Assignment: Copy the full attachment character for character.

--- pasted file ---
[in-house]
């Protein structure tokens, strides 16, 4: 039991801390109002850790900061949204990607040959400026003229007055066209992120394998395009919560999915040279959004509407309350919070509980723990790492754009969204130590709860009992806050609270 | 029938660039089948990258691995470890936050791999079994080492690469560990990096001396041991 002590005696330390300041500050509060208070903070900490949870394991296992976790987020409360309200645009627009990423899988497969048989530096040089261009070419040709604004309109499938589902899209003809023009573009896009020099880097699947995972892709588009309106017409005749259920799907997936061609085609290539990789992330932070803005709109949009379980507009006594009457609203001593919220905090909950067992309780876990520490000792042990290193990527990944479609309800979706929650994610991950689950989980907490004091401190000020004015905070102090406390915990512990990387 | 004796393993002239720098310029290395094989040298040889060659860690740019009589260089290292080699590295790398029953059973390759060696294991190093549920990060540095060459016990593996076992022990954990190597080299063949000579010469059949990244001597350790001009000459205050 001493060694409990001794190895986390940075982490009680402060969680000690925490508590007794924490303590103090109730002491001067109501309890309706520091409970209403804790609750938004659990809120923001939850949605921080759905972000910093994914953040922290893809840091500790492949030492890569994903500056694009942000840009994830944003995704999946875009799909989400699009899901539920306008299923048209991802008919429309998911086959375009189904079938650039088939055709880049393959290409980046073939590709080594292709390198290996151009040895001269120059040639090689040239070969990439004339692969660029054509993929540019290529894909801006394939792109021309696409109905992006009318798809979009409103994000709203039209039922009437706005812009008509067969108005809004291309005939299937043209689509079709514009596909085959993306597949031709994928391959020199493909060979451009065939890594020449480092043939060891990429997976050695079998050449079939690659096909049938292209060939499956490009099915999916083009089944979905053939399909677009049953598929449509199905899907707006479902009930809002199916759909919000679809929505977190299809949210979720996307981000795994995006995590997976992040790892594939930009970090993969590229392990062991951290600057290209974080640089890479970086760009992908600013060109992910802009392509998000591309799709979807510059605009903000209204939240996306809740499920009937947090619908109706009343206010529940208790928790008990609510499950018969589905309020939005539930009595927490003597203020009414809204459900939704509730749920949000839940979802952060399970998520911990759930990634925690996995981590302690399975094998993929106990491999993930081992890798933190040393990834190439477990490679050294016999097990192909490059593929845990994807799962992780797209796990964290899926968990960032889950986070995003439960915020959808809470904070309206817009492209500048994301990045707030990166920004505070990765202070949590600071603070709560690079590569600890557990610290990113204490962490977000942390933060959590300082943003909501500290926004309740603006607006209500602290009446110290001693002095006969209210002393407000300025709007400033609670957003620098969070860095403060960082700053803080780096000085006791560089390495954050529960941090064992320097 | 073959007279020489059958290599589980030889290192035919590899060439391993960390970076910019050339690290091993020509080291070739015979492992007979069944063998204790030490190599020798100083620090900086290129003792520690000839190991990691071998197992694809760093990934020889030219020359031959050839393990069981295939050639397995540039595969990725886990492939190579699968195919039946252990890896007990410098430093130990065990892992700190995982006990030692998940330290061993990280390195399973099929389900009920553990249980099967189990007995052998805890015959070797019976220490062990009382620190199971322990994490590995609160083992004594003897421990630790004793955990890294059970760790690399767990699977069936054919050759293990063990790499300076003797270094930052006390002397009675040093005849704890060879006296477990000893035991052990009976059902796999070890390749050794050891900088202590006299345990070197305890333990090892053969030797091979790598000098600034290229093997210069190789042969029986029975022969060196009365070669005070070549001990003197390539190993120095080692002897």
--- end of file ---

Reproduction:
[in-house]
């Protein structure tokens, strides 16, 4: 039991801390109002850790900061949204990607040959400026003229007055066209992120394998395009919560999915040279959004509407309350919070509980723990790492754009969204130590709860009992806050609270 | 029938660039089948990258691995470890936050791999079994080492690469560990990096001396041991 002590005696330390300041500050509060208070903070900490949870394991296992976790987020409360309200645009627009990423899988497969048989530096040089261009070419040709604004309109499938589902899209003809023009573009896009020099880097699947995972892709588009309106017409005749259920799907997936061609085609290539990789992330932070803005709109949009379980507009006594009457609203001593919220905090909950067992309780876990520490000792042990290193990527990944479609309800979706929650994610991950689950989980907490004091401190000020004015905070102090406390915990512990990387 | 004796393993002239720098310029290395094989040298040889060659860690740019009589260089290292080699590295790398029953059973390759060696294991190093549920990060540095060459016990593996076992022990954990190597080299063949000579010469059949990244001597350790001009000459205050 001493060694409990001794190895986390940075982490009680402060969680000690925490508590007794924490303590103090109730002491001067109501309890309706520091409970209403804790609750938004659990809120923001939850949605921080759905972000910093994914953040922290893809840091500790492949030492890569994903500056694009942000840009994830944003995704999946875009799909989400699009899901539920306008299923048209991802008919429309998911086959375009189904079938650039088939055709880049393959290409980046073939590709080594292709390198290996151009040895001269120059040639090689040239070969990439004339692969660029054509993929540019290529894909801006394939792109021309696409109905992006009318798809979009409103994000709203039209039922009437706005812009008509067969108005809004291309005939299937043209689509079709514009596909085959993306597949031709994928391959020199493909060979451009065939890594020449480092043939060891990429997976050695079998050449079939690659096909049938292209060939499956490009099915999916083009089944979905053939399909677009049953598929449509199905899907707006479902009930809002199916759909919000679809929505977190299809949210979720996307981000795994995006995590997976992040790892594939930009970090993969590229392990062991951290600057290209974080640089890479970086760009992908600013060109992910802009392509998000591309799709979807510059605009903000209204939240996306809740499920009937947090619908109706009343206010529940208790928790008990609510499950018969589905309020939005539930009595927490003597203020009414809204459900939704509730749920949000839940979802952060399970998520911990759930990634925690996995981590302690399975094998993929106990491999993930081992890798933190040393990834190439477990490679050294016999097990192909490059593929845990994807799962992780797209796990964290899926968990960032889950986070995003439960915020959808809470904070309206817009492209500048994301990045707030990166920004505070990765202070949590600071603070709560690079590569600890557990610290990113204490962490977000942390933060959590300082943003909501500290926004309740603006607006209500602290009446110290001693002095006969209210002393407000300025709007400033609670957003620098969070860095403060960082700053803080780096000085006791560089390495954050529960941090064992320097 | 073959007279020489059958290599589980030889290192035919590899060439391993960390970076910019050339690290091993020509080291070739015979492992007979069944063998204790030490190599020798100083620090900086290129003792520690000839190991990691071998197992694809760093990934020889030219020359031959050839393990069981295939050639397995540039595969990725886990492939190579699968195919039946252990890896007990410098430093130990065990892992700190995982006990030692998940330290061993990280390195399973099929389900009920553990249980099967189990007995052998805890015959070797019976220490062990009382620190199971322990994490590995609160083992004594003897421990630790004793955990890294059970760790690399767990699977069936054919050759293990063990790499300076003797270094930052006390002397009675040093005849704890060879006296477990000893035991052990009976059902796999070890390749050794050891900088202590006299345990070197305890333990090892053969030797091979790598000098600034290229093997210069190789042969029986029975022969060196009365070669005070070549001990003197390539190993120095080692002897």